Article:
The word curfew originates in the medieval practice of ringing a bell at a fixed time in the evening as an order to bank the hearths and prepare for sleep. It comes from the Anglo-Norman coeverfu, the equivalent of the Old French cuevre-fe, or cover fire.
We can see the Anglo-Norman in the 1285 Statutes of London:
Apres Coeverfu personé a Seint Martyn le graunt.
(After Curfew person on Saint Martin the great.)
And the English a few decades later in the Seuyn Sages, c.1320:
Than was the lawe in Rome toun, That, whether lord or garsoun That after Corfu be founde rominde, Faste men scholden hem nimen and binde.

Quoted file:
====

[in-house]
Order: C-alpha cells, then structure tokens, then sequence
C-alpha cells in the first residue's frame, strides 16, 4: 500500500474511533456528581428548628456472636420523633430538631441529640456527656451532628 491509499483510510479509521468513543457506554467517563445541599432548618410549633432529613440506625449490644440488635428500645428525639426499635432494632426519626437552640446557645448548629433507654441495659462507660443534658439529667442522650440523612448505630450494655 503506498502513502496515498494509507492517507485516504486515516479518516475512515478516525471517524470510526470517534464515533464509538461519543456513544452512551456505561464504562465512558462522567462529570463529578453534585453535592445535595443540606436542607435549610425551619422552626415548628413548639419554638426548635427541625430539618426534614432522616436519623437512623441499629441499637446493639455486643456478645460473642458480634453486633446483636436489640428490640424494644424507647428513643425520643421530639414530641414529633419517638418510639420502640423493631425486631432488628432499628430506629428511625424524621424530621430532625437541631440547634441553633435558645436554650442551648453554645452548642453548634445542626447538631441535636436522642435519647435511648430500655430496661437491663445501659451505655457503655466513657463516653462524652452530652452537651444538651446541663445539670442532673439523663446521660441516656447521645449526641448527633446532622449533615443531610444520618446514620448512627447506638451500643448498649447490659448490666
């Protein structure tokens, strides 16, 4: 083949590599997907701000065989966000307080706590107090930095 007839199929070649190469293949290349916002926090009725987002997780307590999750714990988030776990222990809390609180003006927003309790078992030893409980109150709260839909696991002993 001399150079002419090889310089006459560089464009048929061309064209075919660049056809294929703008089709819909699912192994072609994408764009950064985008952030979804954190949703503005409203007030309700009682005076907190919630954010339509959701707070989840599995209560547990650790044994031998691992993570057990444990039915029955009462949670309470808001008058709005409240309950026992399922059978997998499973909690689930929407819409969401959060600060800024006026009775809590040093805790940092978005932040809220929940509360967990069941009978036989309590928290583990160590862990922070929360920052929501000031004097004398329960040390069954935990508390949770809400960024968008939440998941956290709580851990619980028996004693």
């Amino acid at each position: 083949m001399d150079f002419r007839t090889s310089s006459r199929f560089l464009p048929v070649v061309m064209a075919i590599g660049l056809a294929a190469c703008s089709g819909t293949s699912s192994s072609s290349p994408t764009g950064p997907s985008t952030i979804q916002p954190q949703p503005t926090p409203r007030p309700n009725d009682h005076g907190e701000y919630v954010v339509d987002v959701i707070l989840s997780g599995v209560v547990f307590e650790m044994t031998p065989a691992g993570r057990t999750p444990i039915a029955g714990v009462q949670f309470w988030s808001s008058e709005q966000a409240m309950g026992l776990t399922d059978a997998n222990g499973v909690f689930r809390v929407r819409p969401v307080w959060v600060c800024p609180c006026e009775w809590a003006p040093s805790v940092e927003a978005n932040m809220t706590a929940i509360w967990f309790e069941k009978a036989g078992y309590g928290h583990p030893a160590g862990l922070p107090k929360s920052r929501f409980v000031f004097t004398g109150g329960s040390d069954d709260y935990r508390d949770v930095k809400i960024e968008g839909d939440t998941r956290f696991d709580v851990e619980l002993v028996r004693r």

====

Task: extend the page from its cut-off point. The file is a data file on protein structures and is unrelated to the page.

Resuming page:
(Then was the law in Roman towns, that, when a man or boy is found roaming about after curfew, men should take and bind him fast.)
(Source: Oxford English Dictionary, 2nd Edition)
Copyright 1997-2017, by David Wilton